Beth feels guilty because she doesn’t want her mother to watch her 2-year-old son. She would prefer to use her mother-in-law, her husband Sam’s mom. Why? Because Beth doesn’t want her son to be exposed to the same belittling treatment she experienced as a child.
Beth feels strongly about her position, but teeters at times. She’s weakened by her mom’s guilt tactics.
“Maybe I should let her,” Beth said.
I told her this:
“Guilt should never be the basis for our decisions. It’s a poor judge of what’s right.”
“Your priority is your son, not your mother and not your guilt. Can you imagine the amount of guilt you would feel if your son experienced even a portion of the emotional abuse you experienced?”
Wiping away tears, she nodded. “You’re right.”
By the end of the session, Beth was relieved. She learned several things that gave her a new way of seeing things. For one, she learned it was okay to set a boundary—even right to do so!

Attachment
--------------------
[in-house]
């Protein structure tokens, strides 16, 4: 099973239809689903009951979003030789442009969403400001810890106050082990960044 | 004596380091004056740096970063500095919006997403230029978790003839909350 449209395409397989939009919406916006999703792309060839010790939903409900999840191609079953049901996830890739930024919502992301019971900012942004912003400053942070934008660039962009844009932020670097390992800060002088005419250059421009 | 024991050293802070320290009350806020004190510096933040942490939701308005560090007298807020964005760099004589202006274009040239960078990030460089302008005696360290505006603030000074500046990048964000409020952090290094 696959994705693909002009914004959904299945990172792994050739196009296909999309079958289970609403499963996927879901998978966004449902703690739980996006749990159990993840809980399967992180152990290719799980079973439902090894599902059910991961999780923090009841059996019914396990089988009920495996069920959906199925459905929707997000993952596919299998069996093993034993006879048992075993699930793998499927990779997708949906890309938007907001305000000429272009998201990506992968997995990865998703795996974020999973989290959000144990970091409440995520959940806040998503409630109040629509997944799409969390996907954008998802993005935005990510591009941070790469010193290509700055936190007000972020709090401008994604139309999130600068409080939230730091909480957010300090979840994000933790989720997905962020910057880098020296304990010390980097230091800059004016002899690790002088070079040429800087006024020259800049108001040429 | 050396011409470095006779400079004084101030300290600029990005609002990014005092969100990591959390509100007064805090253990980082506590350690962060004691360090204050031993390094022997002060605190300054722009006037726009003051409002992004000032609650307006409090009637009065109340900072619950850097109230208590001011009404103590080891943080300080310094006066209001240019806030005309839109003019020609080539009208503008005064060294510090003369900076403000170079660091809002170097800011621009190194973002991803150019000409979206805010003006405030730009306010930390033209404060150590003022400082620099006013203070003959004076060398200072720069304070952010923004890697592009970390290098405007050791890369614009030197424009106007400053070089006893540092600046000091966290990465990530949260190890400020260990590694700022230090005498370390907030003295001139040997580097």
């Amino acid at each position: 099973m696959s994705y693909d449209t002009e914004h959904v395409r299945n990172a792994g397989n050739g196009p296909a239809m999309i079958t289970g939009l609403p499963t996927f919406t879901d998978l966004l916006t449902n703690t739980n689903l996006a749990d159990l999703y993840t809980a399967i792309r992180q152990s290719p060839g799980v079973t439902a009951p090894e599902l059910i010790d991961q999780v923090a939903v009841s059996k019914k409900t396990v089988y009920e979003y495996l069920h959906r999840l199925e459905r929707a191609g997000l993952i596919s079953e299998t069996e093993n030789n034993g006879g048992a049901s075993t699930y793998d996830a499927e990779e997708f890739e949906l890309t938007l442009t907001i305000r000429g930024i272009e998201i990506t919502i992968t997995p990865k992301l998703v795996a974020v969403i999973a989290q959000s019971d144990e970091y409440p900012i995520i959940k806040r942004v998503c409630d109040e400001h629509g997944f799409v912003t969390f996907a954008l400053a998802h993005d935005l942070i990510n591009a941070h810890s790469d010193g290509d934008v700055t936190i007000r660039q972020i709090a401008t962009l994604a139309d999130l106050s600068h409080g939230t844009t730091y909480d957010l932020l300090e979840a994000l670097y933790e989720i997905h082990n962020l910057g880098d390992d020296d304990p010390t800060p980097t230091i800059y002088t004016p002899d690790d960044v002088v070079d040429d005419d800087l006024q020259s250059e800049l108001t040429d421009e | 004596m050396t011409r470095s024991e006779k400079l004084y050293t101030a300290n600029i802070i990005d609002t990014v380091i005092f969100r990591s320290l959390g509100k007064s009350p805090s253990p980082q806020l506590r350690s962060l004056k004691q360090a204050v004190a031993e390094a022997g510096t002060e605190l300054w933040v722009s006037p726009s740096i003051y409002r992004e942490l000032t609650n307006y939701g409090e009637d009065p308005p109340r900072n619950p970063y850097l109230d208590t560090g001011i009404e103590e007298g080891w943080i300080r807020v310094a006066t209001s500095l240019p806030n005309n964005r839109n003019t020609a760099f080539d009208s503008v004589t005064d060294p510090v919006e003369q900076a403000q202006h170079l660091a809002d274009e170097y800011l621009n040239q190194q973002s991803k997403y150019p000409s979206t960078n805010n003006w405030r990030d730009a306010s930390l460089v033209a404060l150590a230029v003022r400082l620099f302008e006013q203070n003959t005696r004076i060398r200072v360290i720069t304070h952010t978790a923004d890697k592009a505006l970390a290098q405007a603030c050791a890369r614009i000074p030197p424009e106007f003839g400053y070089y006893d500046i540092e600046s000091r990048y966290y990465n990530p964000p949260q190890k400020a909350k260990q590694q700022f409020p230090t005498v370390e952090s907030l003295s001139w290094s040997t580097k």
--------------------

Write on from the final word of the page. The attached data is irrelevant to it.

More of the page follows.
Moving forward, Beth and Sam will avoid mentioning babysitting, period. Instead, they’ll arrange times for their son to visit grandma when either Sam or Beth can be present. And if Beth’s mom starts using guilt tactics, Beth will change the subject.
We don’t have to be held hostage to guilt or to those who wield it like a weapon.
To read more about Sam and Beth, click on their tag below.
Names are changed to honor client confidentiality.